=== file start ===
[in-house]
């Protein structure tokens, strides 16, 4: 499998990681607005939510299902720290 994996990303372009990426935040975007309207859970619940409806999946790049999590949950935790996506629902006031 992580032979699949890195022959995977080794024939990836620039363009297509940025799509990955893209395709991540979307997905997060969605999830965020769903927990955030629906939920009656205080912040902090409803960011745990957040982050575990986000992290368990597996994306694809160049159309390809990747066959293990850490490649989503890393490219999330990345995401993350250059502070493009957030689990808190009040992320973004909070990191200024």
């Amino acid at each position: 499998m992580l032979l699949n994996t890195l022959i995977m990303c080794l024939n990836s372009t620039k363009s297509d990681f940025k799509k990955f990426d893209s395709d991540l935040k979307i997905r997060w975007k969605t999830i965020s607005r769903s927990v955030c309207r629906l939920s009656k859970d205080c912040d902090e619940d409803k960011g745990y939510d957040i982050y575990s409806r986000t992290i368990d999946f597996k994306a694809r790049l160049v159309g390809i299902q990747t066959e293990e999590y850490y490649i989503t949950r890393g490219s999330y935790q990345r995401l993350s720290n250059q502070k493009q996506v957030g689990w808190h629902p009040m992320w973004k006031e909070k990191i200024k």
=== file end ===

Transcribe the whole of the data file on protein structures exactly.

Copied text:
[in-house]
């Protein structure tokens, strides 16, 4: 499998990681607005939510299902720290 994996990303372009990426935040975007309207859970619940409806999946790049999590949950935790996506629902006031 992580032979699949890195022959995977080794024939990836620039363009297509940025799509990955893209395709991540979307997905997060969605999830965020769903927990955030629906939920009656205080912040902090409803960011745990957040982050575990986000992290368990597996994306694809160049159309390809990747066959293990850490490649989503890393490219999330990345995401993350250059502070493009957030689990808190009040992320973004909070990191200024």
């Amino acid at each position: 499998m992580l032979l699949n994996t890195l022959i995977m990303c080794l024939n990836s372009t620039k363009s297509d990681f940025k799509k990955f990426d893209s395709d991540l935040k979307i997905r997060w975007k969605t999830i965020s607005r769903s927990v955030c309207r629906l939920s009656k859970d205080c912040d902090e619940d409803k960011g745990y939510d957040i982050y575990s409806r986000t992290i368990d999946f597996k994306a694809r790049l160049v159309g390809i299902q990747t066959e293990e999590y850490y490649i989503t949950r890393g490219s999330y935790q990345r995401l993350s720290n250059q502070k493009q996506v957030g689990w808190h629902p009040m992320w973004k006031e909070k990191i200024k």